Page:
Informacion economica sobre Cuba

PriceSmart and Cuba in ‘shopping’ dispute
By rickey singh
Story Created: Apr 12, 2014 at 8:40 PM ECT

International ware­house shopping company PriceSmart, which operates
in vari­ous Caribbean Com­mu­nity (Caricom) states, is under sharp
criticisms for now involving Cuba’s diplomatic mis­sions in the region
in the more than half-cen­tury of America’s trade, economic and
financial blockade of that Caribbean nation.
Immediately affected Cuban missions include Barbados, Jamaica, and
Trinidad and Tobago where accredited diplo­mats, their families and
staff have been in­formed by PriceSmart management of the sus­pension of
busi­ness ac­counts after being ad­vised by the parent company of
possible vio­lations of the US embargo in trans­acting business with
Cu­bans without “per­manent residency” in countries of their opera­tions.
In a mixture of hila­ri­ty and strong warning, current Caricom chairman
Prime Minister of St Vincent and the Gre­na­dines Dr Ralph Gon­salves
said in a telephone interview yesterday that the US government should be
“mindful of the implications of Price­Smart’s action”.
He pointed out while at first, he could not resist “laughing at this
infantile political move”, he was never­theless mindful that PriceSmart
is in­corporated into the laws of sovereign Carib­be­an states, and now
enga­ging in “unnecessary, unprovoked acts” against Cuba’s diplomatic
per­sonnel and other Cuban nationals who are wor­king in various
regional sectors, including doctors and nurses.
The Vincentian prime minister said neither the US government nor owners
and operators of corporate enterprises like PriceSmart could be
unmindful of the historic role initially played by Caricom countries to
bring Cuba out of the “dip­lo­matic isolation” to which the US economic
embargo had assigned it, following its Fidel Cas­tro-led 1959 revolution.
Further, of the com­mu­­nity’s continuing involve­ment with the rest of
the international commu­nity, minus the mi­nis­­cule exception of three,
in passage year after year, resolutions denouncing the “archaic law”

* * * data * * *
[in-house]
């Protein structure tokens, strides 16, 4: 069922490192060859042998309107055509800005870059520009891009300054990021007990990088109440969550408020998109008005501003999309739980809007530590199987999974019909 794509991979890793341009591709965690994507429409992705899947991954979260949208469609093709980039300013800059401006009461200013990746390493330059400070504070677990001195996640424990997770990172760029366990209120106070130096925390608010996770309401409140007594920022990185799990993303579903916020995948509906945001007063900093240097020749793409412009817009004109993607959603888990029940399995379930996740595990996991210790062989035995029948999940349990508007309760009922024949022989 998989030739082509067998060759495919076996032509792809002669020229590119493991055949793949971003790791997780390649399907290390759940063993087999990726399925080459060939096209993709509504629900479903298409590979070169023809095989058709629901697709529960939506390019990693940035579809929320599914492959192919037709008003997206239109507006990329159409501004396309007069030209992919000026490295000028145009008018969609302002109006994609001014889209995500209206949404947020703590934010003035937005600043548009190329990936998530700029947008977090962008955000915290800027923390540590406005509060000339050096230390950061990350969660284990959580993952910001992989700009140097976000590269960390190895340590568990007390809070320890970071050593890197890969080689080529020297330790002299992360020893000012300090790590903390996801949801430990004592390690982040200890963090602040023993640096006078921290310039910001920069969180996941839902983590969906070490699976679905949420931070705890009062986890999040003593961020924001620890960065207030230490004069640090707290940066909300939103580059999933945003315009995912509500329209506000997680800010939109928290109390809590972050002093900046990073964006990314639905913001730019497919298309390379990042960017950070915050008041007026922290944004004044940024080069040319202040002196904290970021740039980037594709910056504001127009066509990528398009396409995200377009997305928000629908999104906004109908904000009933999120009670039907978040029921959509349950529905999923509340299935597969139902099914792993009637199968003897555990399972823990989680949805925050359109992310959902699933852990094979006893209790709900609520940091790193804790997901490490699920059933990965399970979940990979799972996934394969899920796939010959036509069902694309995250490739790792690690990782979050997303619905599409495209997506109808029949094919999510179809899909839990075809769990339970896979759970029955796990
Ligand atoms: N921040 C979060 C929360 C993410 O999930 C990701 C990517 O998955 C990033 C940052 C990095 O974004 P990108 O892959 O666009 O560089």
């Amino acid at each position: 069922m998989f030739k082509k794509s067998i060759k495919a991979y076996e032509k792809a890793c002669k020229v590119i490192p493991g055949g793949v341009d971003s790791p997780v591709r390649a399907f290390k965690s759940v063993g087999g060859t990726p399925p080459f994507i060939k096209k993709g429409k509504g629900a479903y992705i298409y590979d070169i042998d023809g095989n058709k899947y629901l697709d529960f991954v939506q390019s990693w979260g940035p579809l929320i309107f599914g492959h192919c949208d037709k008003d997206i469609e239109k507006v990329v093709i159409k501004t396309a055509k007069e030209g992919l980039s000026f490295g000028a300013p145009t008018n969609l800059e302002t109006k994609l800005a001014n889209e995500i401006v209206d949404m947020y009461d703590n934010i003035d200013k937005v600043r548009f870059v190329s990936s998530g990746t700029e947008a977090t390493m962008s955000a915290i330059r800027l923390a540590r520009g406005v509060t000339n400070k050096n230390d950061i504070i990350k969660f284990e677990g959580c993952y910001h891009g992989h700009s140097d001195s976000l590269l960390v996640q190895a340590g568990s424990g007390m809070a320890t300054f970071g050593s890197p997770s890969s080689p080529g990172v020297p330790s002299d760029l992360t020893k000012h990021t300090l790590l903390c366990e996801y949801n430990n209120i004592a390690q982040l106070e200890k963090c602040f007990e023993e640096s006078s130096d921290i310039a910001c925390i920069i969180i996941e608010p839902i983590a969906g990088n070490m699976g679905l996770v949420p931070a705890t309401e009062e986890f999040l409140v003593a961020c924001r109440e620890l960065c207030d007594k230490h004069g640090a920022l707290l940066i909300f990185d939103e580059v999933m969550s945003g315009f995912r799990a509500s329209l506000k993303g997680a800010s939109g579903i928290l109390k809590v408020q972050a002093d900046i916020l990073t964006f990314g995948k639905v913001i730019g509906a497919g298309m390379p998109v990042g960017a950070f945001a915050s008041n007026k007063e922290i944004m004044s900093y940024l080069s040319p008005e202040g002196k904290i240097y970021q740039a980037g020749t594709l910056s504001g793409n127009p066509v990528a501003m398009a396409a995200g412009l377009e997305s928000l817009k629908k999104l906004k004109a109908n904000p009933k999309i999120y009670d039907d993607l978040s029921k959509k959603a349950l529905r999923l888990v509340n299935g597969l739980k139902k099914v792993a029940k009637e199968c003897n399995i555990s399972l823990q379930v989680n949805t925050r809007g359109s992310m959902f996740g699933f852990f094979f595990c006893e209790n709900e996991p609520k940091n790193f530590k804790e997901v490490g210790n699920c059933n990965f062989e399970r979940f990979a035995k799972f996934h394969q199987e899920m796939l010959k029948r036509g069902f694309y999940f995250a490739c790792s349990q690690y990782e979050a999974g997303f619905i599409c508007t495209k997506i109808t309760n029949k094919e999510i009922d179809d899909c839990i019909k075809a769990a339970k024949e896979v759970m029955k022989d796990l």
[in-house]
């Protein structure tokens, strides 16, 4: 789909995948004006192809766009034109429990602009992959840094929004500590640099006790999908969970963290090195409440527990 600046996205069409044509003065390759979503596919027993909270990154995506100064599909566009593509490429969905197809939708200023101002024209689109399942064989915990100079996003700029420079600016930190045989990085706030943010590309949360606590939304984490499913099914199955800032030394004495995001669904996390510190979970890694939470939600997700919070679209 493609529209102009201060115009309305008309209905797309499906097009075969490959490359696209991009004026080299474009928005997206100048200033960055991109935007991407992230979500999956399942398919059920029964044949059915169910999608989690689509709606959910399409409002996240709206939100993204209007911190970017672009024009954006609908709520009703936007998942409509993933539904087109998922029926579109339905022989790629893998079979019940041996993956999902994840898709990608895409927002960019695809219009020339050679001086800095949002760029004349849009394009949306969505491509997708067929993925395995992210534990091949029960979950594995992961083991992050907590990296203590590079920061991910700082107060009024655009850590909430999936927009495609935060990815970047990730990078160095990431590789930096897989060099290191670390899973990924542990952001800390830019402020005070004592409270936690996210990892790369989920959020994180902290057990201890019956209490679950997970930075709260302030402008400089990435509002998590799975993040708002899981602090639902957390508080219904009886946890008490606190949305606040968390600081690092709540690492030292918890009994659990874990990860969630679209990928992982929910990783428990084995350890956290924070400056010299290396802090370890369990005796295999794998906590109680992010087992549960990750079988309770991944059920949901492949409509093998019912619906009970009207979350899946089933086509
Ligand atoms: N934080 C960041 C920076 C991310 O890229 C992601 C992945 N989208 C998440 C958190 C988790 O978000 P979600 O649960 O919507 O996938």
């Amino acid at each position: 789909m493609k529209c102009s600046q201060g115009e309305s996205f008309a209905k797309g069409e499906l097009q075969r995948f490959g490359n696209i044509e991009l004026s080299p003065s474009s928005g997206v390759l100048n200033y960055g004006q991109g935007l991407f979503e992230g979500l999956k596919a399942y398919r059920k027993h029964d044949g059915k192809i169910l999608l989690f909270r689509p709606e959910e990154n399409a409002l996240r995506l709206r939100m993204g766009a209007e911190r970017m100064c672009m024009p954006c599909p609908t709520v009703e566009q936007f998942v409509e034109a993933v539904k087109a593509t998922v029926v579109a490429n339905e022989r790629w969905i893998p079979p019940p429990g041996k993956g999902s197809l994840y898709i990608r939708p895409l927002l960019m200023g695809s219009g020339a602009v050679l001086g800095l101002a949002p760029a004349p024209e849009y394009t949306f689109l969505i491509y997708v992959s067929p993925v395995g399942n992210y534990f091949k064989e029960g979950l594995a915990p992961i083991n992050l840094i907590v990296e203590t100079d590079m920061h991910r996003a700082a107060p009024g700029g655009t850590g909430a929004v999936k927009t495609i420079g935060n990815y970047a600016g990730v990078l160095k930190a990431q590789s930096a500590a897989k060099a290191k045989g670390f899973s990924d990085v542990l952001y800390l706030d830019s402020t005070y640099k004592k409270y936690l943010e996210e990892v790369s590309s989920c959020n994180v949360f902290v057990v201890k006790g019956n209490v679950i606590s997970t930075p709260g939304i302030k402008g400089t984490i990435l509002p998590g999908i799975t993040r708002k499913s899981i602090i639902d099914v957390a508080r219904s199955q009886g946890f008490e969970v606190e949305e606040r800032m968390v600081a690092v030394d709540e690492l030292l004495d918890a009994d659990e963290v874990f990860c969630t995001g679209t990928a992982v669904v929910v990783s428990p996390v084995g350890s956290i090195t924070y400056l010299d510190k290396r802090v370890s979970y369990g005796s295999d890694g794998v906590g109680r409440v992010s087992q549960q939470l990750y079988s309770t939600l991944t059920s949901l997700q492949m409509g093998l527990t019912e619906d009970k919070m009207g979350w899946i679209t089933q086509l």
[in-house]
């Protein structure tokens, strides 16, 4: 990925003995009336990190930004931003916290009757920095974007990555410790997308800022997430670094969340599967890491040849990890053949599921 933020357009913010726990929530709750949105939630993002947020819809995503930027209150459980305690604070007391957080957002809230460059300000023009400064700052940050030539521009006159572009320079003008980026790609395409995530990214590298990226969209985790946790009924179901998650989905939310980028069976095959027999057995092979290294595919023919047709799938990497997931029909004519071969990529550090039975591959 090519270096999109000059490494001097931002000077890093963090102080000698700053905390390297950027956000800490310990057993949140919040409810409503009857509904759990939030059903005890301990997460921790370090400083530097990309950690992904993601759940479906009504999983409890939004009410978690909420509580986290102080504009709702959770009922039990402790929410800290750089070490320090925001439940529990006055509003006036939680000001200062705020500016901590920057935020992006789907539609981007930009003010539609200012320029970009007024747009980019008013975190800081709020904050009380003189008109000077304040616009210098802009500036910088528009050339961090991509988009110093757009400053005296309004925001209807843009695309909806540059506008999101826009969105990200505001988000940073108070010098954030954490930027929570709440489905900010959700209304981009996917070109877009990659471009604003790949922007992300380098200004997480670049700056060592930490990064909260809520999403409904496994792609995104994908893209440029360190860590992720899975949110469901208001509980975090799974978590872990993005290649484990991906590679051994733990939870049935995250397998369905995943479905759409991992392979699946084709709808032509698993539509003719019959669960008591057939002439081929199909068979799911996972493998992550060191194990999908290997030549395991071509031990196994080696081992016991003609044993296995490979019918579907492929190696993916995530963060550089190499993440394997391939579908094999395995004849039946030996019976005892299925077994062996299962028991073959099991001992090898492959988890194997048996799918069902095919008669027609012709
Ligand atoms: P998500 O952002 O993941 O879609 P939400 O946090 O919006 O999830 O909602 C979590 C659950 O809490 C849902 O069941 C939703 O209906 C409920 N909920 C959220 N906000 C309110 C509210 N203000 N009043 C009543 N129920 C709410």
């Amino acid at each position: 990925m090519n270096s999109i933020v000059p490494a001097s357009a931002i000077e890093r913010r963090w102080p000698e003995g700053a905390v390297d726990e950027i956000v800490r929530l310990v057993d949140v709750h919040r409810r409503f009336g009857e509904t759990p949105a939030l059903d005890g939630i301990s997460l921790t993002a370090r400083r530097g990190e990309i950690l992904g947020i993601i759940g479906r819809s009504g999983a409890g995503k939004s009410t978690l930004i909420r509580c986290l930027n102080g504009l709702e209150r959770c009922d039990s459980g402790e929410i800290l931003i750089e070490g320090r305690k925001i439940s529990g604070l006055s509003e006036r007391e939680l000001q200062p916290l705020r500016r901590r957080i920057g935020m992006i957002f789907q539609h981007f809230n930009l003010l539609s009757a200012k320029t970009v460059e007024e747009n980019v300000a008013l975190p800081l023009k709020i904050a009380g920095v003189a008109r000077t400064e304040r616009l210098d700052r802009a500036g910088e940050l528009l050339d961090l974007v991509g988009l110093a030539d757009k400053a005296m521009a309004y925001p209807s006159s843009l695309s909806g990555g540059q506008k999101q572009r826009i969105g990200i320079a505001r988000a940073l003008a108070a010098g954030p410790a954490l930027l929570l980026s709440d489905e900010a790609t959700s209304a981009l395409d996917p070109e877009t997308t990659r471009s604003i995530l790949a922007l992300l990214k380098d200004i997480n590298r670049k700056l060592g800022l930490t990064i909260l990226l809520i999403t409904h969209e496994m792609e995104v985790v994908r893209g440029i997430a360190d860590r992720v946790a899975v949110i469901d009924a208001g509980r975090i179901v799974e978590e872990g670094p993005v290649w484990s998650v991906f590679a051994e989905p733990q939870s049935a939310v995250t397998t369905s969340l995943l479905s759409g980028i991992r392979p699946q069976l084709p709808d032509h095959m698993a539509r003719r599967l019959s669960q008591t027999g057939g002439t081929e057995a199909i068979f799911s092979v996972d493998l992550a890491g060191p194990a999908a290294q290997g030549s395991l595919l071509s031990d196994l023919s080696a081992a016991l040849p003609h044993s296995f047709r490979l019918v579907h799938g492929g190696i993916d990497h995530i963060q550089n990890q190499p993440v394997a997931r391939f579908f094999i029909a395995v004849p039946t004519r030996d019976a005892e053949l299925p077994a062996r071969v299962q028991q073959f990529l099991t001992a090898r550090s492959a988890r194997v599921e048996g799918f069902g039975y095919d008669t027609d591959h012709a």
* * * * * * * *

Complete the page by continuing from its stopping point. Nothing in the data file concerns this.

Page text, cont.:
gover­ning the embargo which has “miserably failed to destabilise” the
govern­ment in Havana or to “quench the revolution­ary spirit of the
Cuban peo­ple…”.

‘Criminal act’

Criticisms of Price­Smart’s suspension of bus­iness accounts for
Cu­­bans have come from
Cuba’s embassies in Ja­mai­ca, Barbados, and Trini­dad and Tobago,
headed respectively by ambassadors Bernardo Guanche Hernandez, Lis­ette
Perez Perez and Guit­termo Vazquez Moreno.
For ambassador Her­nan­dez, the decision by PriceSmart constituted “a
criminal act, based on an anachronistic law” which violates the Vienna
In Barbados, ambas­sa­dor Perez disclosed a representative of the local
PriceSmart turned up to inform the embassy about the suspension of
business transactions while, he explained, they invest “effort, time
and resources” in pursuing lawful channels in the US which “may enable
us to reactivate those accounts…”.
The resident Cuban diplo­matic missions in Barba­dos, Jamaica, and
Trini­dad and Tobago have pointed to “unne­ces­sary inconveniences” to
non-embassy staff like Cuban doctors and teachers.
According to ambassador Pe­­rez, there seems to be an “un­derlying
intention to en­courage defec­tions” by Cubans, in favour of having
per­manent resident status that would enable them to do “membership
busi­ness” with PriceSmart.
“This is the sort of con­tempt by those”, she said, “who do not really
understand what the Cu­ban revolution and Cuban patriotism mean for us…”.
Ironically, the move by Price­Smart to suspend busi­ness tran­sactions
with Cu­ban di­plo­matic missions and Cubans who do not have permanent
work­­ing status in Caricom states came against the backdrop of approval
last month by the Cuban National Assem­bly of a ground-breaking
for­eign-investment law to en­cou­rage a new “development partner­ship”
that would be exten­ded also to overseas-based Cubans.

Source: PriceSmart and Cuba in ‘shopping’ dispute | Trinidad Express
Newspaper | News ––in-shopping-dispute–255047631.html

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